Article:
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mrg
Dec 13, 2010 1:07pm

In reply to Tom Bradshaw:

I sympathise with David, but concur with Tom.

It's possible to be entirely respectful of Cage, the piece and its intentions and yet giggle too - not in sneering mockery, but as a natural response to one's own discomfort caused by the still-powerful but simple absurdity of a pre-defined period without specific external stimuli. Surely that's as valid a response/contribution to this piece as any?

Some of my favourite music makes me laugh, even though it may not be intentionally or inherently comedic, or even in any way 'funny'. This is a good thing. It's a reaction born of joy and exhilaration, an acknowledgement of audacity and bold invention. Taking music seriously doesn't in any way mean you can't laugh when you engage with it.

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James Holloway
Dec 13, 2010 1:15pm

Display and aesthetics. I can see perfectly how 4'33" works in the space it was composed for. A non playing orchestra, and indeed for the bands gathered in the studio resolutely not 'playing' (this is by far the best thing Suggs has made in years).

It's as much about the aesthetics as it is the actual perceived lack of playing. This is what won't translate in the actual recording. That is, if you're stupid and wasteful enough to buy a physical copy.

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Andrew Korell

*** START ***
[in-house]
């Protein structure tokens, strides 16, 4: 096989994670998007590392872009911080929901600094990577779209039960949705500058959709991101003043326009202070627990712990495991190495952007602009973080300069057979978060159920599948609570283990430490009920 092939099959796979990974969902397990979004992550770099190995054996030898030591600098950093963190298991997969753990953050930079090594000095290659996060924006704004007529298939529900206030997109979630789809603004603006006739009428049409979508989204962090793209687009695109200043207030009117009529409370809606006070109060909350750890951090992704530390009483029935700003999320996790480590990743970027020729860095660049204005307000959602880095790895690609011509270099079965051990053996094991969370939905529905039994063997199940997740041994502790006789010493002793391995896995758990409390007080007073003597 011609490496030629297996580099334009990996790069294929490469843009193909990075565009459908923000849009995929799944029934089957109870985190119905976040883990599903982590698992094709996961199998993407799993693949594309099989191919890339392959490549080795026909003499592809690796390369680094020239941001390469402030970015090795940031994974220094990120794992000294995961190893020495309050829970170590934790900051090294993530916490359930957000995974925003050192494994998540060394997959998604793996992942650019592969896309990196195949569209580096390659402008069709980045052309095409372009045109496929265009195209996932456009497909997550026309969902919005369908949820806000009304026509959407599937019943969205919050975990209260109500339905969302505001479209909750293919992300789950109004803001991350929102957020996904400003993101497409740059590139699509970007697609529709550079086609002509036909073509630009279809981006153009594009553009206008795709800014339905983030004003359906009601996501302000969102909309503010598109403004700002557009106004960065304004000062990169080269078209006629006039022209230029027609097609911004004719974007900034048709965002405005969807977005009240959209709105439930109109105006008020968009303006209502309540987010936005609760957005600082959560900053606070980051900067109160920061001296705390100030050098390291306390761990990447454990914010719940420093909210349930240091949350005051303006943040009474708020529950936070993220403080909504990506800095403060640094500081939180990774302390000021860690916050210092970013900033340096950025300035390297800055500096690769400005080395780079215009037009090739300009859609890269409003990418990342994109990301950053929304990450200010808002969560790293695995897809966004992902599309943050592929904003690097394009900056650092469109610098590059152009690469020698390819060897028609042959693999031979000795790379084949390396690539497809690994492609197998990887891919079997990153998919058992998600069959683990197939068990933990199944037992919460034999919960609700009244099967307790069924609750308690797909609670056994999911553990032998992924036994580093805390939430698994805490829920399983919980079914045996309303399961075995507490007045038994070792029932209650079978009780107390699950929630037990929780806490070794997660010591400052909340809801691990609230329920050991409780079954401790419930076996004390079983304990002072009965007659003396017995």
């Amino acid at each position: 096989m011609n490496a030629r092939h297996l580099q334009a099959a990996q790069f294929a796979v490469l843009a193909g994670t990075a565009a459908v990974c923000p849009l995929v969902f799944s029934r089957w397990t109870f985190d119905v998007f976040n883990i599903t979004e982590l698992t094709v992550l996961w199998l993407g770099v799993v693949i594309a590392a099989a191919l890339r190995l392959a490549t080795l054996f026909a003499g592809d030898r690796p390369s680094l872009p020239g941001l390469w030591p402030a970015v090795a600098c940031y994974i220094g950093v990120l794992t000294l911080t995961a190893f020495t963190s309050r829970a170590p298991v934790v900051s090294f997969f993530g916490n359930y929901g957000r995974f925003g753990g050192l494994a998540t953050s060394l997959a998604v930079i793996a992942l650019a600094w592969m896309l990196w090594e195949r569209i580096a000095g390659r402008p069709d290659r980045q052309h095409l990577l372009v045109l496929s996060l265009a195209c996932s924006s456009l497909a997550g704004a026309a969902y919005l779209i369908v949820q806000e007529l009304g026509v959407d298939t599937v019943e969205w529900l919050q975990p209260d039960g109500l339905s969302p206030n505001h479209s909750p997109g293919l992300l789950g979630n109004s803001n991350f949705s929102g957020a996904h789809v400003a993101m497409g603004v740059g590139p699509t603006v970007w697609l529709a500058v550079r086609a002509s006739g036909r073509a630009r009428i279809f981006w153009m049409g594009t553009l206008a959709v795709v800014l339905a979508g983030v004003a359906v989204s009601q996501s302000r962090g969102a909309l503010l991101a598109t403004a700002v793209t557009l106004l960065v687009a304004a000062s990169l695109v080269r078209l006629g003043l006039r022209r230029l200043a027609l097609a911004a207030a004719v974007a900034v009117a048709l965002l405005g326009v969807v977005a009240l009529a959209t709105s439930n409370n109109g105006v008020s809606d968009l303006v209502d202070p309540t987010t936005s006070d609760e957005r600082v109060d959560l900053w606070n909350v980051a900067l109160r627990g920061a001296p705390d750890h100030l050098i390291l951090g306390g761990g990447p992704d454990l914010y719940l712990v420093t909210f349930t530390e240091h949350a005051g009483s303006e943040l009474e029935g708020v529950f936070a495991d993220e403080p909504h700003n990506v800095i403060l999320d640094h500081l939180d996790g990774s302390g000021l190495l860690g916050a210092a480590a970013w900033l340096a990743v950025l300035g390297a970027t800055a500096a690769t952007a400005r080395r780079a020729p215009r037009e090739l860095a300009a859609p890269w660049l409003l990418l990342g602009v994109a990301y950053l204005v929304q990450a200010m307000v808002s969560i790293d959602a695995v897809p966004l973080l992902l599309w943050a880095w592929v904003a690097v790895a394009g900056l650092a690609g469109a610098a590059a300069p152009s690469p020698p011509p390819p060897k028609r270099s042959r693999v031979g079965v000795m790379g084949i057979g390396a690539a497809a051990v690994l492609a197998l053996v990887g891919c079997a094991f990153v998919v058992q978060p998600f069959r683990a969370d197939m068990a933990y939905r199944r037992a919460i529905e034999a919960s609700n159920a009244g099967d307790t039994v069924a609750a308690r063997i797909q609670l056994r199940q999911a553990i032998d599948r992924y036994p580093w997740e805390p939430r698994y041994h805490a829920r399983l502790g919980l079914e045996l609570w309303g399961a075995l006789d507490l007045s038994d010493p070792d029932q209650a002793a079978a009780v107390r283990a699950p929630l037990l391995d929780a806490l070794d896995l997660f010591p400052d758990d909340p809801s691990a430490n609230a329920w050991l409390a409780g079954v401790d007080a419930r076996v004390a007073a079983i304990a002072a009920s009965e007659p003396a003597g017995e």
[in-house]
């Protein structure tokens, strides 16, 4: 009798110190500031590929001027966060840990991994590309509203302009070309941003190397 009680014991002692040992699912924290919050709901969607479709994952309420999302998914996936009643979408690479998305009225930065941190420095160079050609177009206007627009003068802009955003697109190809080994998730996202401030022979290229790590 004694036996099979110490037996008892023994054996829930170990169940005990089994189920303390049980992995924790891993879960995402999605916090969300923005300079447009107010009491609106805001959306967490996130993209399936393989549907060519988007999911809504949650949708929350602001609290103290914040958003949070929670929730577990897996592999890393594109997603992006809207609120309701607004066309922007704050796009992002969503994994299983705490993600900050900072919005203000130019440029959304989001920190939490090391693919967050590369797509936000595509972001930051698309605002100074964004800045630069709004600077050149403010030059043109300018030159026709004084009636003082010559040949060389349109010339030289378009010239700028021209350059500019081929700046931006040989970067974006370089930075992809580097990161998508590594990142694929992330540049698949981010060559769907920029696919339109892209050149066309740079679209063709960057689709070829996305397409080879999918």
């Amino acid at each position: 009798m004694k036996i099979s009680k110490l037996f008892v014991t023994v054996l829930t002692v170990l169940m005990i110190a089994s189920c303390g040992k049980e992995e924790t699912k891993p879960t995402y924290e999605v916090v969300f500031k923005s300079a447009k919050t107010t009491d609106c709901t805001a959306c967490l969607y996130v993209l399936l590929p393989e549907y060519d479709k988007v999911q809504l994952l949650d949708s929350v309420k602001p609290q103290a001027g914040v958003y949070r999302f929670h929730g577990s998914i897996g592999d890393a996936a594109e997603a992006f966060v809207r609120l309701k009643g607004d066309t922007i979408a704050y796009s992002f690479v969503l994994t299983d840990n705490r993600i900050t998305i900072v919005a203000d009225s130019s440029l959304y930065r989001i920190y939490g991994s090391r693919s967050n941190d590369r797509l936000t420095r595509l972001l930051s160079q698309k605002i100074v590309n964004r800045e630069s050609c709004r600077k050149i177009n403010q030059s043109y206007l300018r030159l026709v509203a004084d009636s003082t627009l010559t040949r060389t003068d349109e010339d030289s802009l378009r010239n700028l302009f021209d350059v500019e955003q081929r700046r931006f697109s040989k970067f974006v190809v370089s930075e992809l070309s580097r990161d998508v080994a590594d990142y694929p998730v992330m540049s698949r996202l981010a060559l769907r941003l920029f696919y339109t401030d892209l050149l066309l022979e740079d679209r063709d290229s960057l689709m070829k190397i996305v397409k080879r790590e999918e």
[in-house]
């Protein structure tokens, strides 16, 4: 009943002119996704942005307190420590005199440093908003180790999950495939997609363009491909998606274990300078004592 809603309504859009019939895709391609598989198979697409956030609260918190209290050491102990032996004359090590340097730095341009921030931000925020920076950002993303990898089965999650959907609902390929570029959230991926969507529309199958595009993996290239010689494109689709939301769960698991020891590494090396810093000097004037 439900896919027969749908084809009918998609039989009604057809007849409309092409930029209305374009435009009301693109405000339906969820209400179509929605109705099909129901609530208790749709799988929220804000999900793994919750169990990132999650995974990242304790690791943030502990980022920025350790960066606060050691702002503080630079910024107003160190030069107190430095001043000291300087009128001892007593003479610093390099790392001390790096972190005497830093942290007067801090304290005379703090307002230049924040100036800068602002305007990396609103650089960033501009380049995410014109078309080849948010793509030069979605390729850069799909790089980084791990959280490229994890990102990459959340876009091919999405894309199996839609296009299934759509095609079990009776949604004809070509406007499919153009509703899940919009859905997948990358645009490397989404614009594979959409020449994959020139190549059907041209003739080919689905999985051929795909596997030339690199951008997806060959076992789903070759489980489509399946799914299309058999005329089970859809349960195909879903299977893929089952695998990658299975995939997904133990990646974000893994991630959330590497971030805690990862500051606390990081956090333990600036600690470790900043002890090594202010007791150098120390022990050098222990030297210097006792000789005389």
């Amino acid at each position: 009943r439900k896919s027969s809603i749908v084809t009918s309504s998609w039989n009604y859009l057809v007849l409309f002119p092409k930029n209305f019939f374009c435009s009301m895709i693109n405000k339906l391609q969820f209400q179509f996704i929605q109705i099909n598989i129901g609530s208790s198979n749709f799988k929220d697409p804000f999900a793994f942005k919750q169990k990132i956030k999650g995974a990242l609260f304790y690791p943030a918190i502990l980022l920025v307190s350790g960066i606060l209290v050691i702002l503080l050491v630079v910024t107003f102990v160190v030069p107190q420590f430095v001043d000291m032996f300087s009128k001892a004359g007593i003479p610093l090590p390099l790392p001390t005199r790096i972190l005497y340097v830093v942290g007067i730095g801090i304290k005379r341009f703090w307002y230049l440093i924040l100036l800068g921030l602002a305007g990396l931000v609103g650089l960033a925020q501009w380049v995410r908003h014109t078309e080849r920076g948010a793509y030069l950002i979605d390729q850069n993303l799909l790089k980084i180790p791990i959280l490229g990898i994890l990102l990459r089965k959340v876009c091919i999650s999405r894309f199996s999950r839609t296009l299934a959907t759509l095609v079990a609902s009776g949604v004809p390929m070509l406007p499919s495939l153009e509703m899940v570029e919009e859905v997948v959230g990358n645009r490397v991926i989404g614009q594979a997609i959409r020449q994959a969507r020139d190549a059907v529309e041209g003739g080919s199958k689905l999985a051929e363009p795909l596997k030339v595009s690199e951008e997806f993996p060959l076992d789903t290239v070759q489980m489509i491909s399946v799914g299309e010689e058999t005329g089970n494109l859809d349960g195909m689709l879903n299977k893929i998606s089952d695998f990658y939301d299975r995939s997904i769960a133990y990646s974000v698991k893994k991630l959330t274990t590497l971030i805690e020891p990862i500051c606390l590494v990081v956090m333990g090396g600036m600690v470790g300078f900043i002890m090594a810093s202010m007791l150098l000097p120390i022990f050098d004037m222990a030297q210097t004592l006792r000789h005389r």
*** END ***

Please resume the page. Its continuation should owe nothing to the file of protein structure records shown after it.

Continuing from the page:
Dec 13, 2010 1:27pm

I agree with Tim in sense that this is a piece you can really enjoy, and have a lot of fun with. I enjoyed seeing this performed. I managed to sit quietly but it did take some effort not to chuckle at how thunderous some of the ambient noises appeared in a quiet concert hall. Normally the dramatic pause between the clapping and the orchestra striking the first note is seconds. In this instance the orchestra merely positioned themselves, paused, and set there instruments back down.

Sadly, I find many people do misinterpret this piece as some kind of put-on, inside joke, or simply too esoteric.

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Tom Bradshaw
Dec 13, 2010 1:32pm

In reply to James Holloway:

If the 'space' that listeners would encounter music in when the piece was written was a concert hall with an orchestra on stage, then the modern equivalent for most people is pressing play on an mp3. The effect might not be quite the same, I admit, but both settings are there to create a situation in which the listener actually listens to what sound there is, rather than background noise just washing over them. Perhaps people listening to it on an mp3 player with noise-cancelling headphones might be missing the point though...